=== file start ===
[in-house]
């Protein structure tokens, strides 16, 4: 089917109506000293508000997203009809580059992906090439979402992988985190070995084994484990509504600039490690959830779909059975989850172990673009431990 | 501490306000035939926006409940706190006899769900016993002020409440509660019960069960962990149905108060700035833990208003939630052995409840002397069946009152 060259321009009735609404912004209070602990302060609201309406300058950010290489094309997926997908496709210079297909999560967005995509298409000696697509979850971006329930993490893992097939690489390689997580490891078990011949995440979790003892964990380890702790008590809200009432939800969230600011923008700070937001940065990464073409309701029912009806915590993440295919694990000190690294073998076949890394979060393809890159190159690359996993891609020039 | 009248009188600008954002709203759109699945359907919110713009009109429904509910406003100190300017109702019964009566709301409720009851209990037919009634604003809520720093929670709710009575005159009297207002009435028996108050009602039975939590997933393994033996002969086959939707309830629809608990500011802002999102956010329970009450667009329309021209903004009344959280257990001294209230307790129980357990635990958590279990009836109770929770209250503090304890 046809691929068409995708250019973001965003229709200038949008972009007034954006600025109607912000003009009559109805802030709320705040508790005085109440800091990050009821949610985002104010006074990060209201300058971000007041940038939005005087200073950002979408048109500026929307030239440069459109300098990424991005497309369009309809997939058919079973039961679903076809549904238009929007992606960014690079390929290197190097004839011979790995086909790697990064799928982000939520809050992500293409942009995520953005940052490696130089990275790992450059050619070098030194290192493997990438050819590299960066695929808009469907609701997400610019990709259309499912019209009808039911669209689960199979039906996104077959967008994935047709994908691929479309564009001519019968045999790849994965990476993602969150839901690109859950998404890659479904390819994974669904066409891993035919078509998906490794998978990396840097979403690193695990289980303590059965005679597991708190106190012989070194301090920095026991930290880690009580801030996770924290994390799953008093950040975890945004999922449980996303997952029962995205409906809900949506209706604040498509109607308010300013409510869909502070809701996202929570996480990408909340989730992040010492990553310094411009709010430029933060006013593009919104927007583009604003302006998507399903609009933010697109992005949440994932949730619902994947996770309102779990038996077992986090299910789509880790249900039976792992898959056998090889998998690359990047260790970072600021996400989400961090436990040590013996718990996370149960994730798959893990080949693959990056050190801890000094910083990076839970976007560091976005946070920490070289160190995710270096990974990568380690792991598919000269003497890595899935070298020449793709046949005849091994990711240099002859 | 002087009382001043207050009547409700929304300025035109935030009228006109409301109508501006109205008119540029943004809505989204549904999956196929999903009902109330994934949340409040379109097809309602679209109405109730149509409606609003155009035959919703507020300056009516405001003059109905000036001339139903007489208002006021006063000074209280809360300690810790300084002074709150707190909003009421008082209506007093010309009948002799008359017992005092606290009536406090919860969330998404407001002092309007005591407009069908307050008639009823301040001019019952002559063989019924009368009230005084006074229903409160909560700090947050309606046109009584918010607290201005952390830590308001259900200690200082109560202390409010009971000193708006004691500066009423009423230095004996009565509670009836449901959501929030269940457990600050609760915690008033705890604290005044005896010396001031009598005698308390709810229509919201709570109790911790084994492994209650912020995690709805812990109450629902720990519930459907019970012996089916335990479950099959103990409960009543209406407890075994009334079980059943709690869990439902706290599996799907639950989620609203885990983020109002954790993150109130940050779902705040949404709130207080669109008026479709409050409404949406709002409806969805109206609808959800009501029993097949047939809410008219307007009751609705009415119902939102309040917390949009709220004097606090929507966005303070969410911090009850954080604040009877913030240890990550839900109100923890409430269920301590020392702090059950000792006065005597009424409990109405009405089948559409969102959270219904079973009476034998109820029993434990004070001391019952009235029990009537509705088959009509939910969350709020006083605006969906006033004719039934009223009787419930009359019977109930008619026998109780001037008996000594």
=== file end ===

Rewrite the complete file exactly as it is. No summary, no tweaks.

[in-house]
């Protein structure tokens, strides 16, 4: 089917109506000293508000997203009809580059992906090439979402992988985190070995084994484990509504600039490690959830779909059975989850172990673009431990 | 501490306000035939926006409940706190006899769900016993002020409440509660019960069960962990149905108060700035833990208003939630052995409840002397069946009152 060259321009009735609404912004209070602990302060609201309406300058950010290489094309997926997908496709210079297909999560967005995509298409000696697509979850971006329930993490893992097939690489390689997580490891078990011949995440979790003892964990380890702790008590809200009432939800969230600011923008700070937001940065990464073409309701029912009806915590993440295919694990000190690294073998076949890394979060393809890159190159690359996993891609020039 | 009248009188600008954002709203759109699945359907919110713009009109429904509910406003100190300017109702019964009566709301409720009851209990037919009634604003809520720093929670709710009575005159009297207002009435028996108050009602039975939590997933393994033996002969086959939707309830629809608990500011802002999102956010329970009450667009329309021209903004009344959280257990001294209230307790129980357990635990958590279990009836109770929770209250503090304890 046809691929068409995708250019973001965003229709200038949008972009007034954006600025109607912000003009009559109805802030709320705040508790005085109440800091990050009821949610985002104010006074990060209201300058971000007041940038939005005087200073950002979408048109500026929307030239440069459109300098990424991005497309369009309809997939058919079973039961679903076809549904238009929007992606960014690079390929290197190097004839011979790995086909790697990064799928982000939520809050992500293409942009995520953005940052490696130089990275790992450059050619070098030194290192493997990438050819590299960066695929808009469907609701997400610019990709259309499912019209009808039911669209689960199979039906996104077959967008994935047709994908691929479309564009001519019968045999790849994965990476993602969150839901690109859950998404890659479904390819994974669904066409891993035919078509998906490794998978990396840097979403690193695990289980303590059965005679597991708190106190012989070194301090920095026991930290880690009580801030996770924290994390799953008093950040975890945004999922449980996303997952029962995205409906809900949506209706604040498509109607308010300013409510869909502070809701996202929570996480990408909340989730992040010492990553310094411009709010430029933060006013593009919104927007583009604003302006998507399903609009933010697109992005949440994932949730619902994947996770309102779990038996077992986090299910789509880790249900039976792992898959056998090889998998690359990047260790970072600021996400989400961090436990040590013996718990996370149960994730798959893990080949693959990056050190801890000094910083990076839970976007560091976005946070920490070289160190995710270096990974990568380690792991598919000269003497890595899935070298020449793709046949005849091994990711240099002859 | 002087009382001043207050009547409700929304300025035109935030009228006109409301109508501006109205008119540029943004809505989204549904999956196929999903009902109330994934949340409040379109097809309602679209109405109730149509409606609003155009035959919703507020300056009516405001003059109905000036001339139903007489208002006021006063000074209280809360300690810790300084002074709150707190909003009421008082209506007093010309009948002799008359017992005092606290009536406090919860969330998404407001002092309007005591407009069908307050008639009823301040001019019952002559063989019924009368009230005084006074229903409160909560700090947050309606046109009584918010607290201005952390830590308001259900200690200082109560202390409010009971000193708006004691500066009423009423230095004996009565509670009836449901959501929030269940457990600050609760915690008033705890604290005044005896010396001031009598005698308390709810229509919201709570109790911790084994492994209650912020995690709805812990109450629902720990519930459907019970012996089916335990479950099959103990409960009543209406407890075994009334079980059943709690869990439902706290599996799907639950989620609203885990983020109002954790993150109130940050779902705040949404709130207080669109008026479709409050409404949406709002409806969805109206609808959800009501029993097949047939809410008219307007009751609705009415119902939102309040917390949009709220004097606090929507966005303070969410911090009850954080604040009877913030240890990550839900109100923890409430269920301590020392702090059950000792006065005597009424409990109405009405089948559409969102959270219904079973009476034998109820029993434990004070001391019952009235029990009537509705088959009509939910969350709020006083605006969906006033004719039934009223009787419930009359019977109930008619026998109780001037008996000594």